O’Sullivan is in the second season of a two-year tour card, but he faces a battle to retain his place on the circuit. The 29-year-old currently finds himself in 81st position in the world rankings.
However, after a tricky start to the campaign at the BetVictor Championship League, he enjoyed a landmark moment at the recent qualifiers. Although O’Sullivan lost 5-2 against Barry Hawkins, he fired in the first maximum break of his career and the 190th in the history of professional snooker in the process.
Looking back on the break it was a special moment for O’Sullivan, who hopes he can use it as inspiration to push his career forward.
O’Sullivan said: “I’ve struggled a bit with my confidence lately. I haven’t had this cue for very long. Going into the Championship League, I didn’t know what to expect and it couldn’t have gone any worse really. I played really badly. I had a couple of weeks where I didn’t leave the club. I made the most of my time, played all day every day. Just as much as I physically could to get used to the cue. I started again and had a fresh slate and I completely forgot about what happened before. I was obviously gutted not to beat Barry. However, I had a moment of magic that I was more than happy with. That gives me that little bit of confidence I need. I know that if I really keep pushing myself then I can play some decent snooker.
“Having the video of the 147 is brilliant. My mum and dad were over the moon with it. When I walked out of the arena I was thinking that they’d have been going mental at home. It is nice to have that to look back on. It was a little bit out of the blue, especially with the new cue. I’ll take it and use it for momentum going forward.”
O’Sullivan’s break wasn’t without jeopardy. After falling out of position when potting the 15th red he was left with an extremely thin black with the extended rest. O’Sullivan deposited that and another tricky yellow to set up the perfect clearance.
It was a contribution which made up for a near miss at World Championship qualifying against David Grace. O’Sullivan crafted a total clearance with all reds and blacks, but fell short on 140. This was because he inadvertently potted two reds at once.
“I actually thought about that. I remember thinking that I can make up for that near miss. It kind of helped me to focus on it rather than thinking of the bigger picture and the pressure of a 147. I tricked my mind into thinking it wasn’t a big deal. I was just trying to rectify that break from Sheffield. I think it helped me to get the job done in the end.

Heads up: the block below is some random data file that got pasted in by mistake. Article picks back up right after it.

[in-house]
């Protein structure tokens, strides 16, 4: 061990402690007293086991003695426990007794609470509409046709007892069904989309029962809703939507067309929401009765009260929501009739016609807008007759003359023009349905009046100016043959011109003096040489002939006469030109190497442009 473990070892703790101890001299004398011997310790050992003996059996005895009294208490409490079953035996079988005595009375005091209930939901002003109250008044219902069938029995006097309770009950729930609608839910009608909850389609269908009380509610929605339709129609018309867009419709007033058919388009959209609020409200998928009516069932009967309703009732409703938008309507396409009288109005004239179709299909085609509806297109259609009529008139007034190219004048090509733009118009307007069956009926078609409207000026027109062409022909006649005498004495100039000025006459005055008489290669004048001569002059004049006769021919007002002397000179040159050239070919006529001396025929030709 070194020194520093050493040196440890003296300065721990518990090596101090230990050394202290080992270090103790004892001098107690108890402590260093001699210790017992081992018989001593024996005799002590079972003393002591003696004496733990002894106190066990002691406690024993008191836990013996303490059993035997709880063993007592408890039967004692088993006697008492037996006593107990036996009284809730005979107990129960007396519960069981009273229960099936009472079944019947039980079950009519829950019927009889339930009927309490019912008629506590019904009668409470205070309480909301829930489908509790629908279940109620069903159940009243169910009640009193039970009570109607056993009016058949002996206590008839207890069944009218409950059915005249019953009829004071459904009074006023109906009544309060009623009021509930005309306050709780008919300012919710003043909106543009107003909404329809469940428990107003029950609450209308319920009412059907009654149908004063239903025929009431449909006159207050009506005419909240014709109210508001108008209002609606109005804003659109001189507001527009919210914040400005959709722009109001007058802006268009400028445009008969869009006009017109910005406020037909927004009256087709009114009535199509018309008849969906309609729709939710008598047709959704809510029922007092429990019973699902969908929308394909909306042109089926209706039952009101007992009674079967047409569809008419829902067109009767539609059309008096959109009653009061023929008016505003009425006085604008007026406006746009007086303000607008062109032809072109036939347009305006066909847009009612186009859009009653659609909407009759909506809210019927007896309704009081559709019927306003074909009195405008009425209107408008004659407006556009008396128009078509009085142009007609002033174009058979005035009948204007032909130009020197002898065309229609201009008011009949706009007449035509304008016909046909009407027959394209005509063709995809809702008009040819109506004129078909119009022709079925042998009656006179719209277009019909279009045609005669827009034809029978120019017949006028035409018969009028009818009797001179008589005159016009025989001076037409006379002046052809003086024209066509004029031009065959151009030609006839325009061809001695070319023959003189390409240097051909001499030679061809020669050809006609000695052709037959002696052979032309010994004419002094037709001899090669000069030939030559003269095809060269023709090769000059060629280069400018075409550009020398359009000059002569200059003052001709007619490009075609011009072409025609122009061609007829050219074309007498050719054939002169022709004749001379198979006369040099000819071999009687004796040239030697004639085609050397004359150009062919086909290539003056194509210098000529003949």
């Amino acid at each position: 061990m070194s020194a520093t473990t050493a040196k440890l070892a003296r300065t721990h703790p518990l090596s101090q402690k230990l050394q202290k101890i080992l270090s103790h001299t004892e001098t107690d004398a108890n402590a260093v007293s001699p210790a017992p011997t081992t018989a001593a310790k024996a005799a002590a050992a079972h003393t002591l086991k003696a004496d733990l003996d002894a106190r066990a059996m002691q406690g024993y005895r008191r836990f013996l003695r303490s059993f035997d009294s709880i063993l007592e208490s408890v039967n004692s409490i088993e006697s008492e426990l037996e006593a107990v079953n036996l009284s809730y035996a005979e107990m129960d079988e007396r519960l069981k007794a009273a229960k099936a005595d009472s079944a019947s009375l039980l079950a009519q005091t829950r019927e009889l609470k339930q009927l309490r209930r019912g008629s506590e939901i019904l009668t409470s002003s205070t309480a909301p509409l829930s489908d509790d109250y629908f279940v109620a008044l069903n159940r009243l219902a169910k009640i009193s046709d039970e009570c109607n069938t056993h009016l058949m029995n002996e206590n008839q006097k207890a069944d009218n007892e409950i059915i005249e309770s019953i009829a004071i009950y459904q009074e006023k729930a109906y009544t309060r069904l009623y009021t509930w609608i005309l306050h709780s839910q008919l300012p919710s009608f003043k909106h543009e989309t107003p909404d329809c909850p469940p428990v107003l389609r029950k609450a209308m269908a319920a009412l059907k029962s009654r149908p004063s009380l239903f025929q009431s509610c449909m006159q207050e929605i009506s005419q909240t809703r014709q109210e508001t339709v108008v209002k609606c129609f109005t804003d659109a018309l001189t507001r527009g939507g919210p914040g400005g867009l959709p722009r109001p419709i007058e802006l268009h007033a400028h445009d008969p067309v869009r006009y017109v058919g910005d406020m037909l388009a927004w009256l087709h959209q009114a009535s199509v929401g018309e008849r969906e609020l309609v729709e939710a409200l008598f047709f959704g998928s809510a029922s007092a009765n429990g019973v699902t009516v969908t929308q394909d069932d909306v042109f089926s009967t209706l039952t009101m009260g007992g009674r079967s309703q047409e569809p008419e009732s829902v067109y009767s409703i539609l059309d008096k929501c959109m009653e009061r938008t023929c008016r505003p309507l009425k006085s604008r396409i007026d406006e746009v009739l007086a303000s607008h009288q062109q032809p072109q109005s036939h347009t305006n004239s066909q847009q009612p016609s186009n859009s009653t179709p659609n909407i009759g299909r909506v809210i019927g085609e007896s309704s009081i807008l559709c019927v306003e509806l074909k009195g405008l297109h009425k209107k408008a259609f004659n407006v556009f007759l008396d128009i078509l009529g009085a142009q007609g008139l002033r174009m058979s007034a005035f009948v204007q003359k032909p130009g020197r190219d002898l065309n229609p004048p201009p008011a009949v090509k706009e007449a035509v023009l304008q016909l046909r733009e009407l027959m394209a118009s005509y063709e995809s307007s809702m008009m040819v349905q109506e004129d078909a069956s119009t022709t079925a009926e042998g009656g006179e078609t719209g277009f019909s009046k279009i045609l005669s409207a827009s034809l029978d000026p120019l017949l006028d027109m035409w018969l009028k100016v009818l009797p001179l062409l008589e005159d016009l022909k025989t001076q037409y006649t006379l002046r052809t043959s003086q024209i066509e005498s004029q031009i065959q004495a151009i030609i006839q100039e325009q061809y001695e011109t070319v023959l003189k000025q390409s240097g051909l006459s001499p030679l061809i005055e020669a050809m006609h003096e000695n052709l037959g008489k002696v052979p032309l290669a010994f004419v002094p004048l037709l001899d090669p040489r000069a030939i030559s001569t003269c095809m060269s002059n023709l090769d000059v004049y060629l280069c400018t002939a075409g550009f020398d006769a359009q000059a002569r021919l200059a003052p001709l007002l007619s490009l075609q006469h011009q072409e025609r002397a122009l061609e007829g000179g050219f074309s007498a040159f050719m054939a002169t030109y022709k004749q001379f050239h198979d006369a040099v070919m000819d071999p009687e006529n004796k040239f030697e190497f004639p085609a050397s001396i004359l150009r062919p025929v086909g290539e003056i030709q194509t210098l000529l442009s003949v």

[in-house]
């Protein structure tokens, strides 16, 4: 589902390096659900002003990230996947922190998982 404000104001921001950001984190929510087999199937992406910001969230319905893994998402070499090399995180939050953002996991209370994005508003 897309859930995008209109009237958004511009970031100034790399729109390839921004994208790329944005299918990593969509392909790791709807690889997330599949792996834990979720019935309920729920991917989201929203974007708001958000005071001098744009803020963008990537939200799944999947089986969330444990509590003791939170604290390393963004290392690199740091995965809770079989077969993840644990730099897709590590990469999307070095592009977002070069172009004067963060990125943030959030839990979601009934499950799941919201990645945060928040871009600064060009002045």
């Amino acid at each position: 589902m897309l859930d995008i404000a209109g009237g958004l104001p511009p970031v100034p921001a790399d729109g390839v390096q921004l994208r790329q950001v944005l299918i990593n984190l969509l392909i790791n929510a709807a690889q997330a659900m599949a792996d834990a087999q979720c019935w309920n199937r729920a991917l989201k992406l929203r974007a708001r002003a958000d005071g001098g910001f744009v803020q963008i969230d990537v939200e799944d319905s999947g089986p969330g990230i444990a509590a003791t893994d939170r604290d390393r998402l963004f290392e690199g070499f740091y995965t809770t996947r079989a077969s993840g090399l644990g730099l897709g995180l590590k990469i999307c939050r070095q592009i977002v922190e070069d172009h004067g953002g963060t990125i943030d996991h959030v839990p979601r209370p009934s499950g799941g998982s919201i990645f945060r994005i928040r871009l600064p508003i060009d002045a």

“It certainly made it more memorable. I think I’d have preferred to have not butchered the 15th red and just got nicely on the black. People will probably talk about it more because of that shot. I think I played three shots on a row from that 15th black and I don’t think many people will have done that before. I didn’t care how I did it as long as I did it. That will give me belief if nothing else.
“After potting the last red, I thought I was going to have no shot at all and I was gutted. However, the white just clipped the black to straighten up a little bit and give me the tiniest chance. I thought I could maybe cut it in. You could replicate that shot one hundred times and not get it. Luckily for me it happened when I needed it to.”
The Cazoo British Open draw has handed O’Sullivan an intriguing clash with defending champion Ryan Day next month. He’s looking forward to the occasion and ready to hit the practice table hard to ensure he is ready. However, when asked about his broader tour survival situation he was keeping himself in the moment.
“I always look forward to games like that. Being a lower ranked player you aren’t on the TV too often. It will be brilliant playing the current champion and I have a bit of time to prepare for it and I will be working hard. I’ll be as ready as I can be and give it as good of a go as possible.
“I’m trying not to think about it too much. If you get too detailed you can get yourself in trouble. I’ll go into every tournament looking to have a good run and see how each one goes. I used to look at the rankings and figure out what I needed. There is no point doing that. Just winning every game you can simplifies everything. It might help me to enjoy snooker a bit more rather than stressing. The game is hard enough as it is.”